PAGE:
Guilty Pleasure: Analyze This
‘I love Billy Crystal, I want him to host the Oscars,’ so you say but when I hear his name I think, snarkily, like I do with my best friend’s ex-boyfriends. ‘Like really, him?’ National treasure statuses go in waves and I got introduced to him and his work during a hiatus of said status. Others have experienced him during When Harry Met Sally… or now when he upstaged whoever was hosting the Oscars – I have an interesting story of how I missed that glorious moment, by the way. I, however, lump him within middle-aged comedians dominating HBO with dated comedies of the late 1990’s. Tim Allen. Tom Arnold. It’s sad, I know, but he did star as Dr. Ben Sobel in the Harold Ramis directed movie Analyze This.
Oh, I get it, America and Canada loves him because he looks like a human Muppet, with smizing beady eyes and the way he opens his thin lips. It’s funny listening to his muffled voice when he gets high-pitched and irritated with Paul’s demanding ways. He also reaps as much as he can pose as a gangster in Paul Vitti’s (Robert de Niro) place.
With a cast including Lisa Kudrow, Chazz Palminteri as a gangster rival and half of the people who have appeared in “The Sopranos,” Crystal gets sidelined, having to play the normal guy as he normally does. He doesn’t always hit a home run with some punch lines neither. However, I find myself surprised when I chuckle to some of the jokes that I didn’t catch the first or the second time I have seen this. He’s funny when he’s underplaying a punch line about himself as a psychiatrist. His brand of physical comedy more introverted than limb-y.
This movie also came out the same year when the aformentioned “The Sopranos” did, both coincidentally have plots about aging gangster types who deal with their emotional and psychiatric issues. Ben plays a psychiatrist who deals with the sexual ennui of the middle-aged until he lands on a goldmine by getting Paul as a patient. Wackiness and whacking – not off – ensues, chaos being an essential part of every generic comedy. Ben sees Paul merely as a patient but like every other comedy, the latter has boundary issues. Vitti has daddy issues but unearthing those psychological knots also mean that he can convince Ben to talk about his father too. In a way, they’re perfect for each other.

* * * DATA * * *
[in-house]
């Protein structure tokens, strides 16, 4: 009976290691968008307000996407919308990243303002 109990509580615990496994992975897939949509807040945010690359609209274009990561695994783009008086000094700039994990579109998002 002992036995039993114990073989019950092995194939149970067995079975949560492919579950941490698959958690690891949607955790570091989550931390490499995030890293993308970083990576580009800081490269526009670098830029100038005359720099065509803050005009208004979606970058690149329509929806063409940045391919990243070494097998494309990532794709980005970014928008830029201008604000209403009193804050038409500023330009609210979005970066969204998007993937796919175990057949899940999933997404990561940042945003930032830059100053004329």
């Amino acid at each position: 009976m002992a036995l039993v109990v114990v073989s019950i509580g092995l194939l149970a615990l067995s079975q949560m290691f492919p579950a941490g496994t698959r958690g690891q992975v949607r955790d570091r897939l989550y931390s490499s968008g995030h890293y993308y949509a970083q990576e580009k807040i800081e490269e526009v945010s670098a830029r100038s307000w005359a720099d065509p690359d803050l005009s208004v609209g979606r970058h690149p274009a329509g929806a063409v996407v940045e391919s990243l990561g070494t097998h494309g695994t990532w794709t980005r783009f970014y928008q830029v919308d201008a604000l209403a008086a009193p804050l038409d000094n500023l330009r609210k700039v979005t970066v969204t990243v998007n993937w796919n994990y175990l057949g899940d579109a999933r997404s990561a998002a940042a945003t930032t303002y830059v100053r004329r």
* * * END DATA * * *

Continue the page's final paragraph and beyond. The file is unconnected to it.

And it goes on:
Crystal also gets upstaged and rightfully so by de Niro, who’s on his post-post-Scorsese era. The latter probably did this movie in the tail end of gangster revisionism or genre mash-ups that began a decade before. He gives the character exactly what it needs for a comedy – a childlike nature that makes him think that he beyond scrutiny. Unlike Crystal, de Niro barely if ever plays it down. In some of his scenes he’s angry. In one, he almost seems like he wants to give out a full-on Christopher Walken impersonation. He also uses his signature scrunchy frown in the greatest ways, in one scene transitioning to that to full histrionic crying about his daddy issues that he can’t function during a gangster gun fight.
And since we already brought up the ‘national treasure’ thing. He’s probably the only unscathed survivor of the great actors and actresses of the 1970’s, getting constant work that are equally hit and miss. But we’re also living in a world where Jack Nicholson stipulated in his contract that he can’t work with Lindsay Lohan in any circumstances yet de Niro is in a movie with Katherine Heigl, Jon Bon Jovi and Ashton Kutcher. I don’t like saying this phrase but how the mighty have fallen.
- Inspired by: Robert De Niro (dandizettecharm.wordpress.com)